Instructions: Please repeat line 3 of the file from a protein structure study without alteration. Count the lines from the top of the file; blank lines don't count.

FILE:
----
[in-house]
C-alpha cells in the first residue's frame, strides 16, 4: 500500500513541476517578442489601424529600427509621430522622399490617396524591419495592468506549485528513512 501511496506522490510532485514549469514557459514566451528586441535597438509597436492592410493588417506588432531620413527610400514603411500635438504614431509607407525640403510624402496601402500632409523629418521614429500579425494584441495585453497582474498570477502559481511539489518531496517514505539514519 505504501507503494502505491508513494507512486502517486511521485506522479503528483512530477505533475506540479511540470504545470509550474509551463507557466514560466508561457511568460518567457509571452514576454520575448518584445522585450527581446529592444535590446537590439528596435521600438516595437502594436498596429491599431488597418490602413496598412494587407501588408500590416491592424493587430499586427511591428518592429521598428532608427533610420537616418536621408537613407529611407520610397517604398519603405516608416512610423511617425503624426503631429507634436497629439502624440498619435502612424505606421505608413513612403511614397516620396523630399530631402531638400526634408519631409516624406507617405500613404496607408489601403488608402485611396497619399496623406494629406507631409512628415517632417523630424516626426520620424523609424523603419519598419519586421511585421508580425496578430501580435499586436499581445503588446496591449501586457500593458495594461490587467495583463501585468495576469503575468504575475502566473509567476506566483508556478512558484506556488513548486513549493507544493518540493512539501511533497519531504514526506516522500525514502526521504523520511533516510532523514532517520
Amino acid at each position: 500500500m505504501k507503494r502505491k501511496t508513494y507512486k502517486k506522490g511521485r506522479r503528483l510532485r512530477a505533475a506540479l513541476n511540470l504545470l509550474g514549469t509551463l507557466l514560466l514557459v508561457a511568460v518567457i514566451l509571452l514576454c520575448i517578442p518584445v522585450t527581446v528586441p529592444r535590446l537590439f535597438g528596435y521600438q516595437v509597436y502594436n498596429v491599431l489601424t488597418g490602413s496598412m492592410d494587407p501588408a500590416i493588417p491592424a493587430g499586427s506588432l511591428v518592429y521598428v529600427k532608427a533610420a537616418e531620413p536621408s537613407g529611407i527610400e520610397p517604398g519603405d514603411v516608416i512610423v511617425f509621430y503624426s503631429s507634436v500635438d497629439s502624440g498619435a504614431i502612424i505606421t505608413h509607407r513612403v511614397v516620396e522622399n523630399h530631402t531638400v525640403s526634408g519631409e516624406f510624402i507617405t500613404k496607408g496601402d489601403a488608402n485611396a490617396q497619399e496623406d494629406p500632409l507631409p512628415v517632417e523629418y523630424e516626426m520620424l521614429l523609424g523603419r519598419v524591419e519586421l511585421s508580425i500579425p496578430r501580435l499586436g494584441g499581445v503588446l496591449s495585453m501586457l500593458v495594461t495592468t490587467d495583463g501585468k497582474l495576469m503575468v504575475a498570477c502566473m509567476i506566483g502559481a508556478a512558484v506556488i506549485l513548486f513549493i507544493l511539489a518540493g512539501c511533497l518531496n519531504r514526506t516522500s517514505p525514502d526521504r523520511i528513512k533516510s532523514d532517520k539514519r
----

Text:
Amino acid at each position: 500500500m505504501k507503494r502505491k501511496t508513494y507512486k502517486k506522490g511521485r506522479r503528483l510532485r512530477a505533475a506540479l513541476n511540470l504545470l509550474g514549469t509551463l507557466l514560466l514557459v508561457a511568460v518567457i514566451l509571452l514576454c520575448i517578442p518584445v522585450t527581446v528586441p529592444r535590446l537590439f535597438g528596435y521600438q516595437v509597436y502594436n498596429v491599431l489601424t488597418g490602413s496598412m492592410d494587407p501588408a500590416i493588417p491592424a493587430g499586427s506588432l511591428v518592429y521598428v529600427k532608427a533610420a537616418e531620413p536621408s537613407g529611407i527610400e520610397p517604398g519603405d514603411v516608416i512610423v511617425f509621430y503624426s503631429s507634436v500635438d497629439s502624440g498619435a504614431i502612424i505606421t505608413h509607407r513612403v511614397v516620396e522622399n523630399h530631402t531638400v525640403s526634408g519631409e516624406f510624402i507617405t500613404k496607408g496601402d489601403a488608402n485611396a490617396q497619399e496623406d494629406p500632409l507631409p512628415v517632417e523629418y523630424e516626426m520620424l521614429l523609424g523603419r519598419v524591419e519586421l511585421s508580425i500579425p496578430r501580435l499586436g494584441g499581445v503588446l496591449s495585453m501586457l500593458v495594461t495592468t490587467d495583463g501585468k497582474l495576469m503575468v504575475a498570477c502566473m509567476i506566483g502559481a508556478a512558484v506556488i506549485l513548486f513549493i507544493l511539489a518540493g512539501c511533497l518531496n519531504r514526506t516522500s517514505p525514502d526521504r523520511i528513512k533516510s532523514d532517520k539514519r